Prime Minister’s glasses
Asked why the Prime Minister did not wear his glasses during his speech, when he clearly "could not see", the Prime Minister's Official Spokesman (PMOS) said that sometimes he did wear them and sometimes he did not!
24 Hour License Law
Asked if Frank Field was right to forecast a Government rethink on 24 hour drinking, the PMOS said: No. It was important to recognise what the premise was on the position that had been taken. The Government had received representation from the police and others about the problem that a single turning out time was having and it would be better to have flexible closing hours instead to solve this problem. The problem not only needed to be recognised, but also the ability to target problem premises. This was what the law would do. It was also important to note that the number of premises applying for a 24 hour license was very small (about 1-2%). It was to allow for more flexible hours that would make life easier.
Asked if the Prime Minister agreed with various MPs who thought Prince Harry should publicly apologise for his recent costume, and also did he also agree with those who thought he was no longer fit to serve as an Army officer, the PMOS repeated what he had said at lobby in the morning which was clearly there was an error. No one was trying to downplay the seriousness of the error, and Prince Harry had apologised for it. It was better that the Palace continued to deal with the implications of it, however.
Asked how the publicising of the eleven prosecuted cases was going to be handled, the PMOS replied that they would be done in such a way as to take into account sensitivities people may have surrounding them. What could be underlined, however, was that it was a law that was only applied in very rare cases, and the public had an exaggerated view about how often it was used due to high publicity surrounding some cases. It was right and proper that it was put in the correct perspective. The law did allow people to use reasonable force.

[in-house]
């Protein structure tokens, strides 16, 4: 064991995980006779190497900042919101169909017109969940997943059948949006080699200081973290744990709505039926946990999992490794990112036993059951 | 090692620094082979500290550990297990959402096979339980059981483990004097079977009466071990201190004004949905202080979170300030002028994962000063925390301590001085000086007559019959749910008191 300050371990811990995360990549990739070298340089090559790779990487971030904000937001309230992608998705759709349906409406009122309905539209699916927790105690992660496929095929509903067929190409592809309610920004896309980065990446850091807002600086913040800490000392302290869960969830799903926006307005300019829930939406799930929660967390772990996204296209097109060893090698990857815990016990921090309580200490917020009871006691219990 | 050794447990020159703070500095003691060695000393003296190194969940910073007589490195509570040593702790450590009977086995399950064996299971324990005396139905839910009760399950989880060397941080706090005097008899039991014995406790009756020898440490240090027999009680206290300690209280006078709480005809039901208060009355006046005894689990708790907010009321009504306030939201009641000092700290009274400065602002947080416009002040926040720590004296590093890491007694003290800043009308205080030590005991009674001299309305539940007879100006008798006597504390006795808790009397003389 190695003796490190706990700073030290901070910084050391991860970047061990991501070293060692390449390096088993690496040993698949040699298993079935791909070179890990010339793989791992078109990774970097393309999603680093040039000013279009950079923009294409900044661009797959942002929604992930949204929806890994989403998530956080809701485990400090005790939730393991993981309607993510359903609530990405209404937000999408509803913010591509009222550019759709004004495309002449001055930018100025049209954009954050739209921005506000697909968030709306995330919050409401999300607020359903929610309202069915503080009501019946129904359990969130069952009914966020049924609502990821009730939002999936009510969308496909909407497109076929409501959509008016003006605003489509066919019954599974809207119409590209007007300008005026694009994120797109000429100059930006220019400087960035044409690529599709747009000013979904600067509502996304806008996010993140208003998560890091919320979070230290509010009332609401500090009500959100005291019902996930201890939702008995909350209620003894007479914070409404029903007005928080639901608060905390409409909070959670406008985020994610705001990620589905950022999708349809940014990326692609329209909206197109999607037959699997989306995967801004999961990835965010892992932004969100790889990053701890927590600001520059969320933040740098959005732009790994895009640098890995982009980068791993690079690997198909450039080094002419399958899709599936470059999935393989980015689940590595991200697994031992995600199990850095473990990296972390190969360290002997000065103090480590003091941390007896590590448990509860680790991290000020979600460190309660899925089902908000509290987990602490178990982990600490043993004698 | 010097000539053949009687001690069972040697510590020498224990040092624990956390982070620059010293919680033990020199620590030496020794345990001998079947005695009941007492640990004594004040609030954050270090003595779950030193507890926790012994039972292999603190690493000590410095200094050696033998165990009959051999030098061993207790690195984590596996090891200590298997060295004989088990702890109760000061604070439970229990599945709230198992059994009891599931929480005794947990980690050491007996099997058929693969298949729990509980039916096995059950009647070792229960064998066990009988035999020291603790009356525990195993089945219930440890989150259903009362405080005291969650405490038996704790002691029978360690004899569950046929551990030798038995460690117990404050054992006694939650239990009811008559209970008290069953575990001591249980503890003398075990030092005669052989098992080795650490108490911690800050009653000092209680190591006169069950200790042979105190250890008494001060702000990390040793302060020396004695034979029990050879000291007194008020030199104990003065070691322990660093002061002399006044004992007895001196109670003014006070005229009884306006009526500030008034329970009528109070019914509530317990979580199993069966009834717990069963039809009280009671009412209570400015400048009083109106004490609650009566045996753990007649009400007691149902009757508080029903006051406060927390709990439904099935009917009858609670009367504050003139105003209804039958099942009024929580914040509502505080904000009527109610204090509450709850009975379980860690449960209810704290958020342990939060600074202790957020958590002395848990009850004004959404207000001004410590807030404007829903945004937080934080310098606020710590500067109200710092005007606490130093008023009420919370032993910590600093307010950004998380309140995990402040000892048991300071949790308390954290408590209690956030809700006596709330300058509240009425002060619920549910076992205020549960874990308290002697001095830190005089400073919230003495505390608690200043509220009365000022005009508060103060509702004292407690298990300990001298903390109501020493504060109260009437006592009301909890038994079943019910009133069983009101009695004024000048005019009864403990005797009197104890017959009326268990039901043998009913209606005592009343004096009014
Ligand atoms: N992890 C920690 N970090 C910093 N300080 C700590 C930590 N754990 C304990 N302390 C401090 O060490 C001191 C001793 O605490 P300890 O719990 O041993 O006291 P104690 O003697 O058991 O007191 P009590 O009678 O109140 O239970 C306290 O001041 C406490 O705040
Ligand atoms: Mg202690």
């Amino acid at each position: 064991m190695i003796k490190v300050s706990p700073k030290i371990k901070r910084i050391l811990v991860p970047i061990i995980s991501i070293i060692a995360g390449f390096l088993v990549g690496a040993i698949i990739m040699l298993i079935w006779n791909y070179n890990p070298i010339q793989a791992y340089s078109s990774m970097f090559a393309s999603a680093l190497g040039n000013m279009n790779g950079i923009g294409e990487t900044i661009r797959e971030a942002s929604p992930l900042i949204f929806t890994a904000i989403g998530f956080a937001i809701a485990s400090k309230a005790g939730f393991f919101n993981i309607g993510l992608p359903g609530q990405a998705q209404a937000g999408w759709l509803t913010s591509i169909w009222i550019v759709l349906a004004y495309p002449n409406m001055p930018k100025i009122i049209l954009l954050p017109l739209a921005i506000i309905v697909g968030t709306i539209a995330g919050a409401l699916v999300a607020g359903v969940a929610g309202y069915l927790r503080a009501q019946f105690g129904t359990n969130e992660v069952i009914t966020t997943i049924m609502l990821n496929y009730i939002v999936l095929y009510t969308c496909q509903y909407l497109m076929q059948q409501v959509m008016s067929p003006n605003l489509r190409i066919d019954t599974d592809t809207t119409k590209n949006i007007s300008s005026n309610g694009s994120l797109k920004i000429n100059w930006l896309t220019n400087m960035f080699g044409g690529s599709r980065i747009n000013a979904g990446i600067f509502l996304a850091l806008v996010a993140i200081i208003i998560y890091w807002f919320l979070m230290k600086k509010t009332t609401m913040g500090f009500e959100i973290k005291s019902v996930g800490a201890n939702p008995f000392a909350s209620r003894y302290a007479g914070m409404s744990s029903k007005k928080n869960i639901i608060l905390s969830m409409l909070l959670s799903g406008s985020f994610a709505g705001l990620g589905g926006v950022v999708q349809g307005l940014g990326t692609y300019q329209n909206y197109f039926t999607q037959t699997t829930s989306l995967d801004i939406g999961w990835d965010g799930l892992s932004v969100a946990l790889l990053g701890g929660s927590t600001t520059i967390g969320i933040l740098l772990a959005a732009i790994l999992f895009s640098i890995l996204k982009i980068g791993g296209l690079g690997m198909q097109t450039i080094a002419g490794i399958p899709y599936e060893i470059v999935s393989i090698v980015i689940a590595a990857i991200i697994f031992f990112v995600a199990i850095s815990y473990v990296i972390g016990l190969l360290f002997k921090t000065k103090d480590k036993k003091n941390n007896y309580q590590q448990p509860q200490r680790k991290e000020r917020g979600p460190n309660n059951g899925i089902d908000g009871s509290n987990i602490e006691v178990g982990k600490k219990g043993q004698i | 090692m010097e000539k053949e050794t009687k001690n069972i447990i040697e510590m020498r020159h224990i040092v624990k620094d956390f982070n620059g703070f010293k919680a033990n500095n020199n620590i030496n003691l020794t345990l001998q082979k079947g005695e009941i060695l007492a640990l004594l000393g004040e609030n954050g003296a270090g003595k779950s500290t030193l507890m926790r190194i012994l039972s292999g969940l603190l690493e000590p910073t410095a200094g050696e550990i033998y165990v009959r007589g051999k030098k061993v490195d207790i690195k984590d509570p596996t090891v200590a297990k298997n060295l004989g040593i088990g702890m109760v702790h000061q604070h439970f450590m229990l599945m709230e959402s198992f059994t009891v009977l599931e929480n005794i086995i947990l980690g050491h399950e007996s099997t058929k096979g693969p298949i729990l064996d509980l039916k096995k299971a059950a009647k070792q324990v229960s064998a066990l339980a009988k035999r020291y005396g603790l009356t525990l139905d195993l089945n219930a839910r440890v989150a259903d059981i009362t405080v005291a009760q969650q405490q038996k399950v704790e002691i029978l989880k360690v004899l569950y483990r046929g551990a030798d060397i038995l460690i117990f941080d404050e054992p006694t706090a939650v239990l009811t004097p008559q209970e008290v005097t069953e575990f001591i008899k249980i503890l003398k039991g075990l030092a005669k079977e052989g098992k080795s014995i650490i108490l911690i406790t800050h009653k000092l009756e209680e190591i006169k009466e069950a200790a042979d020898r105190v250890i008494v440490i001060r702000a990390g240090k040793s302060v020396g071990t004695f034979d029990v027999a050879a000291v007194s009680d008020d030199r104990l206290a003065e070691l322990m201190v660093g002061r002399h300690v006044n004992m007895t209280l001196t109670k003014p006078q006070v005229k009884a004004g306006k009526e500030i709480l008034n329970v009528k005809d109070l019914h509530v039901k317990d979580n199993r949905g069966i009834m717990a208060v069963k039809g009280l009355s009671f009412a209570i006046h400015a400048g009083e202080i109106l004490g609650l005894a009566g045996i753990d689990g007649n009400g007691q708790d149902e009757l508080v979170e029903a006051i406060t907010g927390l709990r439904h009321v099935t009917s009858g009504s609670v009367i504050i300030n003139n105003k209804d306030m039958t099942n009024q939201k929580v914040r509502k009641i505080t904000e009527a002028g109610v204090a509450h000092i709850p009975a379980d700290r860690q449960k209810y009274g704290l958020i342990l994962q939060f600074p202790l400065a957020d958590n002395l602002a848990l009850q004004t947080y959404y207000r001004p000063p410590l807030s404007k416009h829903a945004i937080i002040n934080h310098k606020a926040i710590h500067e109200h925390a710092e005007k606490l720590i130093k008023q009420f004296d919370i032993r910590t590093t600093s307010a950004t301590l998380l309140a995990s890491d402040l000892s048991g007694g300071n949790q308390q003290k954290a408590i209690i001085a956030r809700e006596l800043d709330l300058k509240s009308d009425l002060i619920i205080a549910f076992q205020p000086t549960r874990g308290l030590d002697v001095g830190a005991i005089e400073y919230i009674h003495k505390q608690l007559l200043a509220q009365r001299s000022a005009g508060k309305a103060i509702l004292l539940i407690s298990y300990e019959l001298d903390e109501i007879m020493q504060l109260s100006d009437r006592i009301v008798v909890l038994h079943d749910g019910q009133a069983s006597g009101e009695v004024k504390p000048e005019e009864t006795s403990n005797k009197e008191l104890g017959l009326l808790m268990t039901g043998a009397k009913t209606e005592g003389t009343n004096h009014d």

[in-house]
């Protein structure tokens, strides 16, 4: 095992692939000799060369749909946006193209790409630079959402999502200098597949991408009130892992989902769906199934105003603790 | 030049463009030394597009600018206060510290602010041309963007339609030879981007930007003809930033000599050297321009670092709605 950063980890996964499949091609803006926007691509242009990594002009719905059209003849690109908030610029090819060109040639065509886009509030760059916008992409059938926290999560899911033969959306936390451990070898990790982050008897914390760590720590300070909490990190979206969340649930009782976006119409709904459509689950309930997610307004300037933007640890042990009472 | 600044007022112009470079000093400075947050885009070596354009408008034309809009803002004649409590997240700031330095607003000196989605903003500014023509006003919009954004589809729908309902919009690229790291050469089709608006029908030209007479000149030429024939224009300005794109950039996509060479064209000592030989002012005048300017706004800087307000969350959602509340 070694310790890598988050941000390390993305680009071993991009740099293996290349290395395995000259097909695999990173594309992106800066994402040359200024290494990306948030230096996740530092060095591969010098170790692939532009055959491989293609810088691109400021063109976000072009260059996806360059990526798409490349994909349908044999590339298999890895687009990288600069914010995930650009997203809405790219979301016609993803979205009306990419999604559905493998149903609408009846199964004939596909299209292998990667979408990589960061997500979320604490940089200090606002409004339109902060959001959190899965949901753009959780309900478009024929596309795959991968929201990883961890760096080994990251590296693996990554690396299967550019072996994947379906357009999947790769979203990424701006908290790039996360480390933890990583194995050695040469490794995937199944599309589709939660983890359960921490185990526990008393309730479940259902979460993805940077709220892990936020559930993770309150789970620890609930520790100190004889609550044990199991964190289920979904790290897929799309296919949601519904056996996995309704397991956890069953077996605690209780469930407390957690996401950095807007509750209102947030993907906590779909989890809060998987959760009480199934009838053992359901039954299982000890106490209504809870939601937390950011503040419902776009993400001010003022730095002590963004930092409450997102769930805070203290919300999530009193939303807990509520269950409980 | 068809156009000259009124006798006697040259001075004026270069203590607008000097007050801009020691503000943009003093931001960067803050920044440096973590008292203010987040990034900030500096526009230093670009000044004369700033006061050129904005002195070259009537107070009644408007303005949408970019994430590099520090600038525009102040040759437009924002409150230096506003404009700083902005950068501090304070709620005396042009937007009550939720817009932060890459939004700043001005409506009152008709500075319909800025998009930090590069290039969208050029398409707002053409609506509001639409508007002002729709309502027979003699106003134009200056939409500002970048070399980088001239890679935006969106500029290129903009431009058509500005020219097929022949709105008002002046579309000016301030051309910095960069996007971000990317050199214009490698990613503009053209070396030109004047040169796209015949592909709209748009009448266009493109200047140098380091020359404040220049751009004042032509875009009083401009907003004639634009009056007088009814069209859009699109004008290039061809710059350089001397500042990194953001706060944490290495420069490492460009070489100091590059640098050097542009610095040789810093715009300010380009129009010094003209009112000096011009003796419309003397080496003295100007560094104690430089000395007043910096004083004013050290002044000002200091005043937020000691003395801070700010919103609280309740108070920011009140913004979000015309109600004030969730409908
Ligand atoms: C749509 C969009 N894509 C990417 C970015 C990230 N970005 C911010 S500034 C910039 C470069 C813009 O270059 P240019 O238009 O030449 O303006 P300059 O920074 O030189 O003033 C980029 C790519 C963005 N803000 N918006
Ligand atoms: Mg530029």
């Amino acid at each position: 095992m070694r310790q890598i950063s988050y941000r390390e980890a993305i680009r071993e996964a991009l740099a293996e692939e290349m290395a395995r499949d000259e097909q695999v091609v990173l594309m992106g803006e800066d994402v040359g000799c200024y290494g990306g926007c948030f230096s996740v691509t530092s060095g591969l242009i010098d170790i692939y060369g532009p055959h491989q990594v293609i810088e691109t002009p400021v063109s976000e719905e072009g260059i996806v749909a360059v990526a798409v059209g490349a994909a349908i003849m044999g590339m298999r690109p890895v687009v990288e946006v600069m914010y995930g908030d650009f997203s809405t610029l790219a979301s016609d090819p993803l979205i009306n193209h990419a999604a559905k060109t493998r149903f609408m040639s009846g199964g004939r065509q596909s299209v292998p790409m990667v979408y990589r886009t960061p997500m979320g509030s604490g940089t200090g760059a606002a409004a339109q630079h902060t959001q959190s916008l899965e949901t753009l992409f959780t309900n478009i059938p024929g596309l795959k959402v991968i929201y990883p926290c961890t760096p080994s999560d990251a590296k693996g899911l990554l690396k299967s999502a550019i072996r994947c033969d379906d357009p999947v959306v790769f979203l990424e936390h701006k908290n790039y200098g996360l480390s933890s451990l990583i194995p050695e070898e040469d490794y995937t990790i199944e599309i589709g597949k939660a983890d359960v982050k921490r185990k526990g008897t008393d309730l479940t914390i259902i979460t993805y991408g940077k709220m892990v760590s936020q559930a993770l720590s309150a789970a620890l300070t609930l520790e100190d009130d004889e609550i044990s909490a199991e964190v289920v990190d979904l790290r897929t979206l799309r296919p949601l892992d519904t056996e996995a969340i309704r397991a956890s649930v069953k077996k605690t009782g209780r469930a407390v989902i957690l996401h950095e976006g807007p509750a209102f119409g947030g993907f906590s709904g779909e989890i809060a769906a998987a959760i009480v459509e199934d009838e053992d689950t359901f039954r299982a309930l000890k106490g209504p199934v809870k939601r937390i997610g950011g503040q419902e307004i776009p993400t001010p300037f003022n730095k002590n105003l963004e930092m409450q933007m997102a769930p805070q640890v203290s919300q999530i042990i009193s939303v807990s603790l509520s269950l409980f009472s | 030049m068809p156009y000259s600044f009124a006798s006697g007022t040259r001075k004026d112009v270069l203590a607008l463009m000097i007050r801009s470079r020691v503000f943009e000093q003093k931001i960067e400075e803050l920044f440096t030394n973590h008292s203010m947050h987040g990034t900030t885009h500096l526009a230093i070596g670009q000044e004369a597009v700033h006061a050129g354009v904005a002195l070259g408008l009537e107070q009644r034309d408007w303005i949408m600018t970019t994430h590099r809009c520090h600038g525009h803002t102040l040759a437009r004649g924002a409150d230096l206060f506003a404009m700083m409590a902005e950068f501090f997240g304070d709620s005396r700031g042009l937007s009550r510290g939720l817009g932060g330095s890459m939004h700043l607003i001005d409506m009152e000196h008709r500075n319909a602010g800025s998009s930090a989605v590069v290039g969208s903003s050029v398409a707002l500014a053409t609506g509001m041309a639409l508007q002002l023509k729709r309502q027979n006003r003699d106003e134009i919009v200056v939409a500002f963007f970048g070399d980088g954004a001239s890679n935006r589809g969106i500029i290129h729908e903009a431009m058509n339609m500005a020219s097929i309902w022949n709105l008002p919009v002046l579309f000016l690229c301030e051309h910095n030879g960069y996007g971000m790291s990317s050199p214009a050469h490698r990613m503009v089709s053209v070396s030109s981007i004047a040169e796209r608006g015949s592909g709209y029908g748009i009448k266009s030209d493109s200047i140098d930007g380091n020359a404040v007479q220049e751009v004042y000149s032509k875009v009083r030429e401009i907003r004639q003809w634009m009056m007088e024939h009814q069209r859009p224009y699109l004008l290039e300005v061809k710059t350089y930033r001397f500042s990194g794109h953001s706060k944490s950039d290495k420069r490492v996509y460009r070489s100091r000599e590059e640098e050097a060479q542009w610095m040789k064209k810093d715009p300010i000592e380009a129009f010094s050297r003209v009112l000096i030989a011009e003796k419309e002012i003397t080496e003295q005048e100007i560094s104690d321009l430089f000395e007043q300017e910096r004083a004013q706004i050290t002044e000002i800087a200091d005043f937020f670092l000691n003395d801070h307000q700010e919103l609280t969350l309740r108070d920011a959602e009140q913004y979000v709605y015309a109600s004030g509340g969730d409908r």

Asked if the UK ballot boxes were going to be sufficiently secure, given the problems in Iraqi surrounding the upcoming elections, the PMOS said necessary security would be provided, but he stressed he could not comment further on security issues.
"Making Poverty History" Event
Dawn French and representatives from the "Making Poverty History" coalition would visit No10 shortly for a short photo call and conversation with the Prime Minister. This arose from the "Vicar of Dibley" programme, and called for the Government to use its chair of the G8 to make poverty history. It also wanted to ensure that whilst we contributed fully to the tsunami, it did not distract attention away from the plight of Africa. The PMOS said the Prime Minister welcomed the campaign, and fully supported it. It also played into the Chancellor's visit to Africa, and the Government's commitment to doubling aid to Africa, which this year would amount to £1 billion.
24 Hour Licenses
Asked whether the government was overruling some police chiefs' views on 24 hour licensing, the PMOS said the police themselves had highlighted the problems they faced every week by a uniform "turfing out" time. Therefore, the argument was for flexible opening hours. What the law also allowed was for targeted action to be taken against the areas where there were problems, whilst at the same time, not penalising the majority of people who wanted social drinking at a time that suited them. The PMOS reminded people that the Prime Minister had said yesterday that the industry had a very small percentage of applications for a 24 hour license (1-2%), and those applications had not yet been granted yet.
Asked if the Prime Minister thought the Olympics would go to Paris, the PMOS said the Prime Minister was fully behind the London bid, and believed it was a very good bid. The PMOS refused to comment on alleged speculation.
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